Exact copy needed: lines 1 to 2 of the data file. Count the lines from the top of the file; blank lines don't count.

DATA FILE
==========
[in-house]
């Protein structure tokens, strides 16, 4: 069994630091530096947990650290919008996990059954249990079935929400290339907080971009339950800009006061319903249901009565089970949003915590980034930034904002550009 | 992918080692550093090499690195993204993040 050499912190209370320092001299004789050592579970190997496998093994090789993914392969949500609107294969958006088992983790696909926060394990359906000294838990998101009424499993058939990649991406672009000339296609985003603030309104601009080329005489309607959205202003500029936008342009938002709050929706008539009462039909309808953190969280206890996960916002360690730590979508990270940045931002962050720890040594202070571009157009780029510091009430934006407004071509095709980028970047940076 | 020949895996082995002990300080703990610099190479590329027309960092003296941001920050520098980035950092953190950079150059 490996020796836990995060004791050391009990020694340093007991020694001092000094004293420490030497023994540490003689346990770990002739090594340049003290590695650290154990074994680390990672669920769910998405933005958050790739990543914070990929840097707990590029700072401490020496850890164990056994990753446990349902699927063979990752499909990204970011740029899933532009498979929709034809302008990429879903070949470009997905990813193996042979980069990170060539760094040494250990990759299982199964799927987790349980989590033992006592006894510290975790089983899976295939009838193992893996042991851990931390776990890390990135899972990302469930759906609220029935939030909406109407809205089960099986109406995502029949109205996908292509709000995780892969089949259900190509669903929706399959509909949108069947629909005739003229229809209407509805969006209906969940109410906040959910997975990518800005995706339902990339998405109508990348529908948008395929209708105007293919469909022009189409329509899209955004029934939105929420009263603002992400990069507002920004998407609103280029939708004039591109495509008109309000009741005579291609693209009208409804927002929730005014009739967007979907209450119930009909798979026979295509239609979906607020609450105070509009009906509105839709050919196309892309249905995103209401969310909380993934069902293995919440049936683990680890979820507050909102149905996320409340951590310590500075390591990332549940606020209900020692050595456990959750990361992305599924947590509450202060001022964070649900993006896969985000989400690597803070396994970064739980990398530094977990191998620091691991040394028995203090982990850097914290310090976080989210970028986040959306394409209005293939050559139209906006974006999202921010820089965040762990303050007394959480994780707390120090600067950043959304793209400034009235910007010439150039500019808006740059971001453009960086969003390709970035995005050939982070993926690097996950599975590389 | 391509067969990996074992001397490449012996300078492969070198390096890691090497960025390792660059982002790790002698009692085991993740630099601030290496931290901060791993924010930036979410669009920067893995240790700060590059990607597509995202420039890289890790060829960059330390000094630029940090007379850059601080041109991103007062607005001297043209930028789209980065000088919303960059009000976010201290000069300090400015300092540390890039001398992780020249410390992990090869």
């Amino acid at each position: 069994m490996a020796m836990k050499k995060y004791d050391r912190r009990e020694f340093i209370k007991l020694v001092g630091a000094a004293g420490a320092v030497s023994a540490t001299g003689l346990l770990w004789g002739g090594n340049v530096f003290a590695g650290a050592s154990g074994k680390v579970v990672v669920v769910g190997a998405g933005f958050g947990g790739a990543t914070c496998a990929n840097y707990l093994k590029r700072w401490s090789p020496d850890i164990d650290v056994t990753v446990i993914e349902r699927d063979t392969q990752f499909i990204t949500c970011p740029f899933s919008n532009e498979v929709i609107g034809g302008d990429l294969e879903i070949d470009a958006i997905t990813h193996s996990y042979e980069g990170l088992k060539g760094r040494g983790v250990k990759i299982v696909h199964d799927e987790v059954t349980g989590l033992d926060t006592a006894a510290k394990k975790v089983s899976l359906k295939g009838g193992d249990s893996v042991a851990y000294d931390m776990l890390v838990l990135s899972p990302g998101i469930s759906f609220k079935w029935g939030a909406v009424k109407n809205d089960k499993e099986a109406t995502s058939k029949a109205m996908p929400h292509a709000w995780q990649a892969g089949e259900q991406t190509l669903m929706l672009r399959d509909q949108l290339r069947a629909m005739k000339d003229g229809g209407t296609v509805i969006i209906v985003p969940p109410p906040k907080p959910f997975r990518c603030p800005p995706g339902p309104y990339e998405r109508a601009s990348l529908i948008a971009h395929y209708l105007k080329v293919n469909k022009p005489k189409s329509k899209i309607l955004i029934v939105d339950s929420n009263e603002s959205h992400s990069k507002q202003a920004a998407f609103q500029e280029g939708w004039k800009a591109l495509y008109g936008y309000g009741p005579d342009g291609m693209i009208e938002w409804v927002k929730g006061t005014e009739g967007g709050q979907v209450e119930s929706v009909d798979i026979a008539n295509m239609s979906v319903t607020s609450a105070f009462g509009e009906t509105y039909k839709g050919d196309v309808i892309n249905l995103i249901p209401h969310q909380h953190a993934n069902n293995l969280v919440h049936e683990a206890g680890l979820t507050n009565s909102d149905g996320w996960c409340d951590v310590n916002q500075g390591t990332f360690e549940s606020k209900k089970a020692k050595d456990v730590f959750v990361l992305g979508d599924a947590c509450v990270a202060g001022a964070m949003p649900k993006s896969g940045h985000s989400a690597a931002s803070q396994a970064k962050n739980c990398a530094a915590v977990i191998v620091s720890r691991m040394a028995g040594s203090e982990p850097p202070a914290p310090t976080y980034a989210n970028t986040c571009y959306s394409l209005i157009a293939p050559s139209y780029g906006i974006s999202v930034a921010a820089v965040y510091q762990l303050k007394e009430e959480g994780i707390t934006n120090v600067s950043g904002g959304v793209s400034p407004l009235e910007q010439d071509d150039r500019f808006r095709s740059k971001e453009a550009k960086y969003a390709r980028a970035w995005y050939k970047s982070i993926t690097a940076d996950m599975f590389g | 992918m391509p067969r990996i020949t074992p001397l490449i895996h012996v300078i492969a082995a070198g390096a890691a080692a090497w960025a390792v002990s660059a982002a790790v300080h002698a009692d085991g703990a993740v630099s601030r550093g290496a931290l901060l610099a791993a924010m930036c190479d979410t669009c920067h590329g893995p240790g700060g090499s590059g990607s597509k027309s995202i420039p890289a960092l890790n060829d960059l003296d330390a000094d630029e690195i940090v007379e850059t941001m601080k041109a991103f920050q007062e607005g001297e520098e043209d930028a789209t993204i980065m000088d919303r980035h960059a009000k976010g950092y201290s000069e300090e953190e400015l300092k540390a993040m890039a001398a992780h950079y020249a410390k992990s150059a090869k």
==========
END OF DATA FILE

[in-house]
């Protein structure tokens, strides 16, 4: 069994630091530096947990650290919008996990059954249990079935929400290339907080971009339950800009006061319903249901009565089970949003915590980034930034904002550009 | 992918080692550093090499690195993204993040 050499912190209370320092001299004789050592579970190997496998093994090789993914392969949500609107294969958006088992983790696909926060394990359906000294838990998101009424499993058939990649991406672009000339296609985003603030309104601009080329005489309607959205202003500029936008342009938002709050929706008539009462039909309808953190969280206890996960916002360690730590979508990270940045931002962050720890040594202070571009157009780029510091009430934006407004071509095709980028970047940076 | 020949895996082995002990300080703990610099190479590329027309960092003296941001920050520098980035950092953190950079150059 490996020796836990995060004791050391009990020694340093007991020694001092000094004293420490030497023994540490003689346990770990002739090594340049003290590695650290154990074994680390990672669920769910998405933005958050790739990543914070990929840097707990590029700072401490020496850890164990056994990753446990349902699927063979990752499909990204970011740029899933532009498979929709034809302008990429879903070949470009997905990813193996042979980069990170060539760094040494250990990759299982199964799927987790349980989590033992006592006894510290975790089983899976295939009838193992893996042991851990931390776990890390990135899972990302469930759906609220029935939030909406109407809205089960099986109406995502029949109205996908292509709000995780892969089949259900190509669903929706399959509909949108069947629909005739003229229809209407509805969006209906969940109410906040959910997975990518800005995706339902990339998405109508990348529908948008395929209708105007293919469909022009189409329509899209955004029934939105929420009263603002992400990069507002920004998407609103280029939708004039591109495509008109309000009741005579291609693209009208409804927002929730005014009739967007979907209450119930009909798979026979295509239609979906607020609450105070509009009906509105839709050919196309892309249905995103209401969310909380993934069902293995919440049936683990680890979820507050909102149905996320409340951590310590500075390591990332549940606020209900020692050595456990959750990361992305599924947590509450202060001022964070649900993006896969985000989400690597803070396994970064739980990398530094977990191998620091691991040394028995203090982990850097914290310090976080989210970028986040959306394409209005293939050559139209906006974006999202921010820089965040762990303050007394959480994780707390120090600067950043959304793209400034009235910007010439150039500019808006740059971001453009960086969003390709970035995005050939982070993926690097996950599975590389 | 391509067969990996074992001397490449012996300078492969070198390096890691090497960025390792660059982002790790002698009692085991993740630099601030290496931290901060791993924010930036979410669009920067893995240790700060590059990607597509995202420039890289890790060829960059330390000094630029940090007379850059601080041109991103007062607005001297043209930028789209980065000088919303960059009000976010201290000069300090400015300092540390890039001398992780020249410390992990090869």